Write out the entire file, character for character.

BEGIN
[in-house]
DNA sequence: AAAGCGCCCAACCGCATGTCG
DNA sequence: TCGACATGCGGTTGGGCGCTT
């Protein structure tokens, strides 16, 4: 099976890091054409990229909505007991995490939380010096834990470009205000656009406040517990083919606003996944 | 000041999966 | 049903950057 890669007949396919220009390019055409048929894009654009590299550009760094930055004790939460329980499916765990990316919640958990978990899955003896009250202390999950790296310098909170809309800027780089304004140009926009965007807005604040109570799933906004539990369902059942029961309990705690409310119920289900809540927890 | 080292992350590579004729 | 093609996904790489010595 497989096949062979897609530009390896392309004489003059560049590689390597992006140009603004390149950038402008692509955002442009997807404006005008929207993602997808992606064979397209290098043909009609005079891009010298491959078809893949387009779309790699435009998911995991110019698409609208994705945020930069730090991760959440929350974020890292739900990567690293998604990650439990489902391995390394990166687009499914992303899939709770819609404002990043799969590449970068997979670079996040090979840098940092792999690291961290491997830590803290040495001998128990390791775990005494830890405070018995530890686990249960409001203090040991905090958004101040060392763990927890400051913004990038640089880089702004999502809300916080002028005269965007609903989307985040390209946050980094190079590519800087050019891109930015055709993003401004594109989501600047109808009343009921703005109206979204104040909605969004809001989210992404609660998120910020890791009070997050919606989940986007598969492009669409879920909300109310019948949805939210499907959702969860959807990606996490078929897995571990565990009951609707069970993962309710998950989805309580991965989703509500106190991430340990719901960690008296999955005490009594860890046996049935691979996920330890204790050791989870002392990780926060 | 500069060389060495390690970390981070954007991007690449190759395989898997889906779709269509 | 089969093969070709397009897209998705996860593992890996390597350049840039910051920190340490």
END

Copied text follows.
[in-house]
DNA sequence: AAAGCGCCCAACCGCATGTCG
DNA sequence: TCGACATGCGGTTGGGCGCTT
């Protein structure tokens, strides 16, 4: 099976890091054409990229909505007991995490939380010096834990470009205000656009406040517990083919606003996944 | 000041999966 | 049903950057 890669007949396919220009390019055409048929894009654009590299550009760094930055004790939460329980499916765990990316919640958990978990899955003896009250202390999950790296310098909170809309800027780089304004140009926009965007807005604040109570799933906004539990369902059942029961309990705690409310119920289900809540927890 | 080292992350590579004729 | 093609996904790489010595 497989096949062979897609530009390896392309004489003059560049590689390597992006140009603004390149950038402008692509955002442009997807404006005008929207993602997808992606064979397209290098043909009609005079891009010298491959078809893949387009779309790699435009998911995991110019698409609208994705945020930069730090991760959440929350974020890292739900990567690293998604990650439990489902391995390394990166687009499914992303899939709770819609404002990043799969590449970068997979670079996040090979840098940092792999690291961290491997830590803290040495001998128990390791775990005494830890405070018995530890686990249960409001203090040991905090958004101040060392763990927890400051913004990038640089880089702004999502809300916080002028005269965007609903989307985040390209946050980094190079590519800087050019891109930015055709993003401004594109989501600047109808009343009921703005109206979204104040909605969004809001989210992404609660998120910020890791009070997050919606989940986007598969492009669409879920909300109310019948949805939210499907959702969860959807990606996490078929897995571990565990009951609707069970993962309710998950989805309580991965989703509500106190991430340990719901960690008296999955005490009594860890046996049935691979996920330890204790050791989870002392990780926060 | 500069060389060495390690970390981070954007991007690449190759395989898997889906779709269509 | 089969093969070709397009897209998705996860593992890996390597350049840039910051920190340490």